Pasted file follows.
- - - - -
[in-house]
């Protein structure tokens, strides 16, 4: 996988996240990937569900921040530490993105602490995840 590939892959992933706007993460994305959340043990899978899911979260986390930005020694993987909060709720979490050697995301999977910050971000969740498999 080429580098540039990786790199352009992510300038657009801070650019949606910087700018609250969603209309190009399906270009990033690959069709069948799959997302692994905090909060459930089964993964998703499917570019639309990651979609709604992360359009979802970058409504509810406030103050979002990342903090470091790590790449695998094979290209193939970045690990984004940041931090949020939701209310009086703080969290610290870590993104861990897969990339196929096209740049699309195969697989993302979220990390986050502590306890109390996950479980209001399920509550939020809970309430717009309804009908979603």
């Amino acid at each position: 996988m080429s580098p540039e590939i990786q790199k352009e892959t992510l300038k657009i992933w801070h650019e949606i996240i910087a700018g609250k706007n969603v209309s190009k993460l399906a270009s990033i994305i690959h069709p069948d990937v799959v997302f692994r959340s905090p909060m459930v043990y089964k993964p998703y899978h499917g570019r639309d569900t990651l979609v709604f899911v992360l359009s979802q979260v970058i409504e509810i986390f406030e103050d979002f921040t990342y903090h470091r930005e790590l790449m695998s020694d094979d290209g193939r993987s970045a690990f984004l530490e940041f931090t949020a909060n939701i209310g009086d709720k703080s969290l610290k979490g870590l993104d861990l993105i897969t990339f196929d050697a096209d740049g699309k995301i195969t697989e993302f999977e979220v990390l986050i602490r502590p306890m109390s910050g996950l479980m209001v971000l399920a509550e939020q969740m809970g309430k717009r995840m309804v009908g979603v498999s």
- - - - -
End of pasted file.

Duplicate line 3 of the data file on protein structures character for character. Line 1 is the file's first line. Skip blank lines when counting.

């Amino acid at each position: 996988m080429s580098p540039e590939i990786q790199k352009e892959t992510l300038k657009i992933w801070h650019e949606i996240i910087a700018g609250k706007n969603v209309s190009k993460l399906a270009s990033i994305i690959h069709p069948d990937v799959v997302f692994r959340s905090p909060m459930v043990y089964k993964p998703y899978h499917g570019r639309d569900t990651l979609v709604f899911v992360l359009s979802q979260v970058i409504e509810i986390f406030e103050d979002f921040t990342y903090h470091r930005e790590l790449m695998s020694d094979d290209g193939r993987s970045a690990f984004l530490e940041f931090t949020a909060n939701i209310g009086d709720k703080s969290l610290k979490g870590l993104d861990l993105i897969t990339f196929d050697a096209d740049g699309k995301i195969t697989e993302f999977e979220v990390l986050i602490r502590p306890m109390s910050g996950l479980m209001v971000l399920a509550e939020q969740m809970g309430k717009r995840m309804v009908g979603v498999s």